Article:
Great News For Chopped Junior Champion Fuller Goldsmith After Heartbreaking Diagnosis

If anyone in the food world can demonstrate resilience, it's Fuller Goldsmith. The cook and aspiring chef won Chopped Junior in 2017 when he was just 13 years old (via Tuscaloosa News). And, the now 16-year-old has beat cancer not once, not twice, but four times as he continues to pursue his culinary dreams.

The Chopped Junior champion has undergone treatment for leukemia since he was only 3 years old. It was in the hospital when Goldsmith, receiving treatment at 5 years old, began watching the Food Network. The culinary world provided solace and inspiration for Goldsmith as he battled the disease, according to Seattle Children's Hospital.

On Chopped Junior, Goldsmith continuously impressed the panel of judges as the Tuscaloosa teenager fried up beignets, catfish, and hush puppy-coated chicken tenders. Even after earning the $10,000 prize, Goldsmith hoped to donate part of the funds to Fuller's Fund, which supports families working through pediatric cancer treatment.

Fuller Goldsmith has shown resilience in and out of the kitchen

After winning the cutthroat show, Goldsmith continued facing challenges. By 2018, his cancer resurfaced a fourth time. According to Seattle Children's Hospital, the family had tried various treatments over the years — this time, they headed to Seattle for an experimental form of T-cell immunotherapy.

"It was really encouraging to know there was another option out there and this wasn't the end of the line," mother Melissa Goldsmith told Seattle Children's Hospital. More than a year after the treatment, Goldsmith is still in remission — and he hasn't stopped cooking.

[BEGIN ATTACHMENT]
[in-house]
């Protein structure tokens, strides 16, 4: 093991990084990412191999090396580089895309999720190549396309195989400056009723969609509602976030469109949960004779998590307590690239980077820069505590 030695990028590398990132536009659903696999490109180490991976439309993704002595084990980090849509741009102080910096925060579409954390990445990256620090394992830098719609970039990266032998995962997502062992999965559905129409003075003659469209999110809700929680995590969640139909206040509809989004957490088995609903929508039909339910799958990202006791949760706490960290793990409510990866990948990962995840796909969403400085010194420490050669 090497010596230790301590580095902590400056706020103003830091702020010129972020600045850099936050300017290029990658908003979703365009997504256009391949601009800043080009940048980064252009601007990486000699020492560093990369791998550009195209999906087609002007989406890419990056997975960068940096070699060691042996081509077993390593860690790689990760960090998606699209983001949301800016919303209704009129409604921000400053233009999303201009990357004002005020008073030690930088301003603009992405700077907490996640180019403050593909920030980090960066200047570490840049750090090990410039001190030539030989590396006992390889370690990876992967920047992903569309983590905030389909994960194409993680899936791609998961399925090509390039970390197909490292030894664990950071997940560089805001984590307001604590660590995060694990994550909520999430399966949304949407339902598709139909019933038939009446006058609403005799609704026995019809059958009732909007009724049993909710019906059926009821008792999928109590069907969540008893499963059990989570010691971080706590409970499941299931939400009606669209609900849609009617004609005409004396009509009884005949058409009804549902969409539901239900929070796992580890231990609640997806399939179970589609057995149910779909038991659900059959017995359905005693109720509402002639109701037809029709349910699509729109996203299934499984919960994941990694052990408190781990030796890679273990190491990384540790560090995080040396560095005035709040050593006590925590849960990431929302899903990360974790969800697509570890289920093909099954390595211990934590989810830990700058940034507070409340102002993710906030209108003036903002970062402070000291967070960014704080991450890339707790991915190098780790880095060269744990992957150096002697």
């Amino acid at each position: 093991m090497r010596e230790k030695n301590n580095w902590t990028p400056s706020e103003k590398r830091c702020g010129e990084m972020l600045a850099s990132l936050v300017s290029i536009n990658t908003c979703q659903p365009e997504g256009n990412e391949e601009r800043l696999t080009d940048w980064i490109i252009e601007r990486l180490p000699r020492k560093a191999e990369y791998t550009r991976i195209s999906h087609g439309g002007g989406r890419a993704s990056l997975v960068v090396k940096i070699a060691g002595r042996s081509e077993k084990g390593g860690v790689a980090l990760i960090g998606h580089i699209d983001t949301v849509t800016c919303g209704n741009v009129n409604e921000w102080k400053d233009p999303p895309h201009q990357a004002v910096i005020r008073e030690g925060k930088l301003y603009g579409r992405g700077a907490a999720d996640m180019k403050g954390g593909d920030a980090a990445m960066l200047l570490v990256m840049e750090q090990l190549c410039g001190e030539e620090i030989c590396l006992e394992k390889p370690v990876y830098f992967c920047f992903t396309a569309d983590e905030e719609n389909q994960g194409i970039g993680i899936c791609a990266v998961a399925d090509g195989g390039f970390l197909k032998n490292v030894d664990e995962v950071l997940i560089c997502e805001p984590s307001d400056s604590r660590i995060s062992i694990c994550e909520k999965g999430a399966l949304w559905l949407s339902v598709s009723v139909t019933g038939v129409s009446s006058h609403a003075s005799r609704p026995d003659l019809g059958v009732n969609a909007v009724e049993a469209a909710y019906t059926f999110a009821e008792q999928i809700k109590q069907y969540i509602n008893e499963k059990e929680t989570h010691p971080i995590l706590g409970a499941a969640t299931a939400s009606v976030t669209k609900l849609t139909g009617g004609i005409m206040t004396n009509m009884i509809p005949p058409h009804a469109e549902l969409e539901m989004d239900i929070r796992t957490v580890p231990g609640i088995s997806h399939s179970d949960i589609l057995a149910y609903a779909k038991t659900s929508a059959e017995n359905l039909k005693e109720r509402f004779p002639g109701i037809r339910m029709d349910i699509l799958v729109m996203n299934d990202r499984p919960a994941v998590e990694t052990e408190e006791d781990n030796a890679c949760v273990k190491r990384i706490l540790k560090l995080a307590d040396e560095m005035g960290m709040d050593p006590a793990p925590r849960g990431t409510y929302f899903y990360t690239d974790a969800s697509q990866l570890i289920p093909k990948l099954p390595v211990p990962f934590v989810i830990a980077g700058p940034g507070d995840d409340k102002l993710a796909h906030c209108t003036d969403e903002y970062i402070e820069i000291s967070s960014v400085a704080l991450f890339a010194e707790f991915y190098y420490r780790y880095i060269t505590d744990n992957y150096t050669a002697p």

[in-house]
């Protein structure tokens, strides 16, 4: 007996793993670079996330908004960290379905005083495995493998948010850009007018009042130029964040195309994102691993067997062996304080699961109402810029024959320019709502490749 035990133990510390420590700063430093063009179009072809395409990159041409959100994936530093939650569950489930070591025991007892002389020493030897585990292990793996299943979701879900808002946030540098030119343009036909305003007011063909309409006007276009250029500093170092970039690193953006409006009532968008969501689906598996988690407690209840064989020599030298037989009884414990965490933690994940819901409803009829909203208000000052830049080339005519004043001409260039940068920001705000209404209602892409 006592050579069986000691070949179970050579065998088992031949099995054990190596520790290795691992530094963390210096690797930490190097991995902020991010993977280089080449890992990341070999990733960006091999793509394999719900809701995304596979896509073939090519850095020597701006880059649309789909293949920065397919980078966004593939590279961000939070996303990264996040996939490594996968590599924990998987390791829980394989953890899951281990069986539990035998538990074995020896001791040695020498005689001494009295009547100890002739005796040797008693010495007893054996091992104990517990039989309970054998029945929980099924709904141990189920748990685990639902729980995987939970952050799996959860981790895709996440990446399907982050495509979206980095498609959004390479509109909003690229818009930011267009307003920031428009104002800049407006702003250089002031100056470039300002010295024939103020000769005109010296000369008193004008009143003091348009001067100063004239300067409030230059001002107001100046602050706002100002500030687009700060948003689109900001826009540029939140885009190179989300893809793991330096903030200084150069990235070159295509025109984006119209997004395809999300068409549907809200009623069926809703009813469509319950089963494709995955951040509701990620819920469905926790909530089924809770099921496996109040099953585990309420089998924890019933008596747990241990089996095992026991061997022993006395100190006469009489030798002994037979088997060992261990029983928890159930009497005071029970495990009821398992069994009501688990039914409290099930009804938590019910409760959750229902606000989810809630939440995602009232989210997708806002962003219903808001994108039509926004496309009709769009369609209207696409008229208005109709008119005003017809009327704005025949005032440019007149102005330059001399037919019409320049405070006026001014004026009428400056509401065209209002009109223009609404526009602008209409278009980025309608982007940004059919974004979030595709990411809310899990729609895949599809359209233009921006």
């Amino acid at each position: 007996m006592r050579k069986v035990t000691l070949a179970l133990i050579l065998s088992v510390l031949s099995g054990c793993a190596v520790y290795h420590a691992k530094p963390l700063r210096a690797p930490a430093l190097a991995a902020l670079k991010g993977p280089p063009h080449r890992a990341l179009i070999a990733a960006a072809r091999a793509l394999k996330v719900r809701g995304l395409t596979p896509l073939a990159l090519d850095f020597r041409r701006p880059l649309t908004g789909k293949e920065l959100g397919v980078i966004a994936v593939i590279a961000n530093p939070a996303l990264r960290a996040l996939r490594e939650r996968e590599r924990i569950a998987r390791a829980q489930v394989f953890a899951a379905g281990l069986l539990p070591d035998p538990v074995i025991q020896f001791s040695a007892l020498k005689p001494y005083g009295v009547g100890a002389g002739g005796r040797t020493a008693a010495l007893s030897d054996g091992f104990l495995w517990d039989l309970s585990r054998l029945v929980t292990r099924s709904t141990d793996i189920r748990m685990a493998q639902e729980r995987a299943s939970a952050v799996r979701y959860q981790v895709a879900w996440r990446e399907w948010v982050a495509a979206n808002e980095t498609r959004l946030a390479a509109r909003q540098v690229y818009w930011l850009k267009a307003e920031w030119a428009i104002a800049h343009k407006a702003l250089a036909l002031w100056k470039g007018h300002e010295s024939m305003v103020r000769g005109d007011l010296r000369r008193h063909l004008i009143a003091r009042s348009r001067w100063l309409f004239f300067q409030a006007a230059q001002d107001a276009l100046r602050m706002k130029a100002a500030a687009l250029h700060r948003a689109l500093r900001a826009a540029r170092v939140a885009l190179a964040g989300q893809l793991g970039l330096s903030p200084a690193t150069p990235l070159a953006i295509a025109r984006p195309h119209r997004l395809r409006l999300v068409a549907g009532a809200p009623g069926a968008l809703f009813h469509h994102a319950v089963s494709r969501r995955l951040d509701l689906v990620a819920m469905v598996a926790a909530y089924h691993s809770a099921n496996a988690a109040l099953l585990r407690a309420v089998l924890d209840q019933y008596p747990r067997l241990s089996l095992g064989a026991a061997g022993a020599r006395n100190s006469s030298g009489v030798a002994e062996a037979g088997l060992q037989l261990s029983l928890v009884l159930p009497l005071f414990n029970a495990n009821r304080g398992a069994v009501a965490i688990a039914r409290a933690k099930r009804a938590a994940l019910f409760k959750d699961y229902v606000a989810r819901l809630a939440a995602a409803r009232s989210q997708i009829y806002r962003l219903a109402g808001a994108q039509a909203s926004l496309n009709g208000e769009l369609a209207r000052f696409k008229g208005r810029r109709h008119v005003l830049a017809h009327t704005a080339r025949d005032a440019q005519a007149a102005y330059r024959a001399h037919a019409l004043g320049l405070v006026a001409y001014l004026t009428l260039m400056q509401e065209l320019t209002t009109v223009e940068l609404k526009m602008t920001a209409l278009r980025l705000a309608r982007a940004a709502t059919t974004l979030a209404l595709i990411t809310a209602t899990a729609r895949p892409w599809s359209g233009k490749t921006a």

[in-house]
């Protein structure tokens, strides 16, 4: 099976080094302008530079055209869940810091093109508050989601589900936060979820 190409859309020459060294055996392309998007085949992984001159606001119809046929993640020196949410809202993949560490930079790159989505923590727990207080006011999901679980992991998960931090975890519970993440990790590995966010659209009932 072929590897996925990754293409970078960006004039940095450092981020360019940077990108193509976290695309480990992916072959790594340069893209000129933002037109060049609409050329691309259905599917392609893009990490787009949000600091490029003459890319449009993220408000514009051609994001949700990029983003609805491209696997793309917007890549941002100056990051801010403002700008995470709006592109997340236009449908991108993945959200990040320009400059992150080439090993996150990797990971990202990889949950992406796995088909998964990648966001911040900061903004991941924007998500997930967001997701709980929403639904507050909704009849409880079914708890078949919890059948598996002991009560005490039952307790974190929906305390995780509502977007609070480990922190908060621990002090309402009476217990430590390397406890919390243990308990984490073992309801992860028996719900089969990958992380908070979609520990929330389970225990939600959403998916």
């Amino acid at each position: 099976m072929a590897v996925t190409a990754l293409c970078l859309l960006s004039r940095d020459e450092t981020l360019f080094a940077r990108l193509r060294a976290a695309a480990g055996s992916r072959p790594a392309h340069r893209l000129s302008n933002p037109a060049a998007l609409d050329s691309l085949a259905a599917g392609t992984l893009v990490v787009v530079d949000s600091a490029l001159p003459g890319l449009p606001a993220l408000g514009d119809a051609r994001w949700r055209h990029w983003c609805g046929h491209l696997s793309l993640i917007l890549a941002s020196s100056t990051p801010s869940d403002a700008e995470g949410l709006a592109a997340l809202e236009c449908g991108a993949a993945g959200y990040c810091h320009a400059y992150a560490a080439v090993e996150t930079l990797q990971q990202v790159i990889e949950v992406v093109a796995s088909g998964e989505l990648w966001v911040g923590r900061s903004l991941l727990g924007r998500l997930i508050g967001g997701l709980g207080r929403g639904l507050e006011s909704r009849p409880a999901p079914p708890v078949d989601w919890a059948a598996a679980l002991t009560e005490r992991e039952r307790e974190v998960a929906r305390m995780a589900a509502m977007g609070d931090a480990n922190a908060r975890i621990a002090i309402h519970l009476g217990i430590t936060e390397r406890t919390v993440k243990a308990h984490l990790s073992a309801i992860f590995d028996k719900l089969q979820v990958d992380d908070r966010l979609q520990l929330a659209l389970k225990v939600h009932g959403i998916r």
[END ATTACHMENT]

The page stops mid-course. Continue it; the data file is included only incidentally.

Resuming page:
According to Tuscaloosa News, the teen has been whipping up meals at the Southern Ale House. In recent months, the cook has been crafting homemade pasta with feta and blue cheese sauce, seared steak with red wine jus, and cavatelli smothered in an egg yolk emulsion with prosciutto, according to Goldsmith's Instagram.

In February 2020, he appeared as a guest chef alongside Tuscaloosa's most revered chefs for a benefit dinner funding breast cancer research and Fuller's Fund. Like the chefs he once watched on TV from his hospital room, Goldsmith has been "cooking up a storm." He plans to head to culinary school, train under a top chef, and open a couple of restaurants — to start (via People).